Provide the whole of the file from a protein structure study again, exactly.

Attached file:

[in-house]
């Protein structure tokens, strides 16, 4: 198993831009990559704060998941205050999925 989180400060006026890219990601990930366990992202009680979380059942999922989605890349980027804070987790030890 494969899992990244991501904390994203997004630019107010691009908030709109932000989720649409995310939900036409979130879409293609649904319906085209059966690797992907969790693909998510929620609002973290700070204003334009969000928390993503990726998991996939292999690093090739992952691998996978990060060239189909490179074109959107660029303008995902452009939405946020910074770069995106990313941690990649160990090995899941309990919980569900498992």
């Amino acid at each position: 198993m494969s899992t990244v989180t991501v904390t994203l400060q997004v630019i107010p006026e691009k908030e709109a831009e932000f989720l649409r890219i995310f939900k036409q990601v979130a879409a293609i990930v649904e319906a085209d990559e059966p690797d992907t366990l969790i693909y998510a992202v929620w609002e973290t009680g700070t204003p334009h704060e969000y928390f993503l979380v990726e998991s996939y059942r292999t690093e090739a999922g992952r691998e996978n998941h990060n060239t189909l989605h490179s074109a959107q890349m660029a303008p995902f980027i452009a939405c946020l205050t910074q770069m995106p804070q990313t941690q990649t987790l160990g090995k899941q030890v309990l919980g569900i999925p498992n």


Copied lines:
[in-house]
């Protein structure tokens, strides 16, 4: 198993831009990559704060998941205050999925 989180400060006026890219990601990930366990992202009680979380059942999922989605890349980027804070987790030890 494969899992990244991501904390994203997004630019107010691009908030709109932000989720649409995310939900036409979130879409293609649904319906085209059966690797992907969790693909998510929620609002973290700070204003334009969000928390993503990726998991996939292999690093090739992952691998996978990060060239189909490179074109959107660029303008995902452009939405946020910074770069995106990313941690990649160990090995899941309990919980569900498992």
């Amino acid at each position: 198993m494969s899992t990244v989180t991501v904390t994203l400060q997004v630019i107010p006026e691009k908030e709109a831009e932000f989720l649409r890219i995310f939900k036409q990601v979130a879409a293609i990930v649904e319906a085209d990559e059966p690797d992907t366990l969790i693909y998510a992202v929620w609002e973290t009680g700070t204003p334009h704060e969000y928390f993503l979380v990726e998991s996939y059942r292999t690093e090739a999922g992952r691998e996978n998941h990060n060239t189909l989605h490179s074109a959107q890349m660029a303008p995902f980027i452009a939405c946020l205050t910074q770069m995106p804070q990313t941690q990649t987790l160990g090995k899941q030890v309990l919980g569900i999925p498992n």